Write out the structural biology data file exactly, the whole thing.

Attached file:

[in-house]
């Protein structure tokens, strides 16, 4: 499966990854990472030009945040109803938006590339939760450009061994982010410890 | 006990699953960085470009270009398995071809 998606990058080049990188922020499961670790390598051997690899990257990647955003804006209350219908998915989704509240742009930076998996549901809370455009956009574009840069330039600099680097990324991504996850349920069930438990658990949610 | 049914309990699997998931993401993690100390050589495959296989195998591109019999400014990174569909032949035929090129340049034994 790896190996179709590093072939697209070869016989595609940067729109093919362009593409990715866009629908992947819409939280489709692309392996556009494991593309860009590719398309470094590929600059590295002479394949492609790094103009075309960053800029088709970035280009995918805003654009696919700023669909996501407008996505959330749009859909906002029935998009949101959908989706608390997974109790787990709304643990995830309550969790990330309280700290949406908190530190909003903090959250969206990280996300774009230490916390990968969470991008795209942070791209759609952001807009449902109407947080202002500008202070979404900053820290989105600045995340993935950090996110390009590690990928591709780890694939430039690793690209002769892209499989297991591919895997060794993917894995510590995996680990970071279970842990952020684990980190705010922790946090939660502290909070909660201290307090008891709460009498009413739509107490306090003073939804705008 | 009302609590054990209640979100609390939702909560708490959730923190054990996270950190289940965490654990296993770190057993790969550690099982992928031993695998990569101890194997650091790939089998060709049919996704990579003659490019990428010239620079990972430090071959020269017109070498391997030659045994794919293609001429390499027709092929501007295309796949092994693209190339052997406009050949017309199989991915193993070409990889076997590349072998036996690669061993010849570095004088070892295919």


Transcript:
[in-house]
């Protein structure tokens, strides 16, 4: 499966990854990472030009945040109803938006590339939760450009061994982010410890 | 006990699953960085470009270009398995071809 998606990058080049990188922020499961670790390598051997690899990257990647955003804006209350219908998915989704509240742009930076998996549901809370455009956009574009840069330039600099680097990324991504996850349920069930438990658990949610 | 049914309990699997998931993401993690100390050589495959296989195998591109019999400014990174569909032949035929090129340049034994 790896190996179709590093072939697209070869016989595609940067729109093919362009593409990715866009629908992947819409939280489709692309392996556009494991593309860009590719398309470094590929600059590295002479394949492609790094103009075309960053800029088709970035280009995918805003654009696919700023669909996501407008996505959330749009859909906002029935998009949101959908989706608390997974109790787990709304643990995830309550969790990330309280700290949406908190530190909003903090959250969206990280996300774009230490916390990968969470991008795209942070791209759609952001807009449902109407947080202002500008202070979404900053820290989105600045995340993935950090996110390009590690990928591709780890694939430039690793690209002769892209499989297991591919895997060794993917894995510590995996680990970071279970842990952020684990980190705010922790946090939660502290909070909660201290307090008891709460009498009413739509107490306090003073939804705008 | 009302609590054990209640979100609390939702909560708490959730923190054990996270950190289940965490654990296993770190057993790969550690099982992928031993695998990569101890194997650091790939089998060709049919996704990579003659490019990428010239620079990972430090071959020269017109070498391997030659045994794919293609001429390499027709092929501007295309796949092994693209190339052997406009050949017309199989991915193993070409990889076997590349072998036996690669061993010849570095004088070892295919």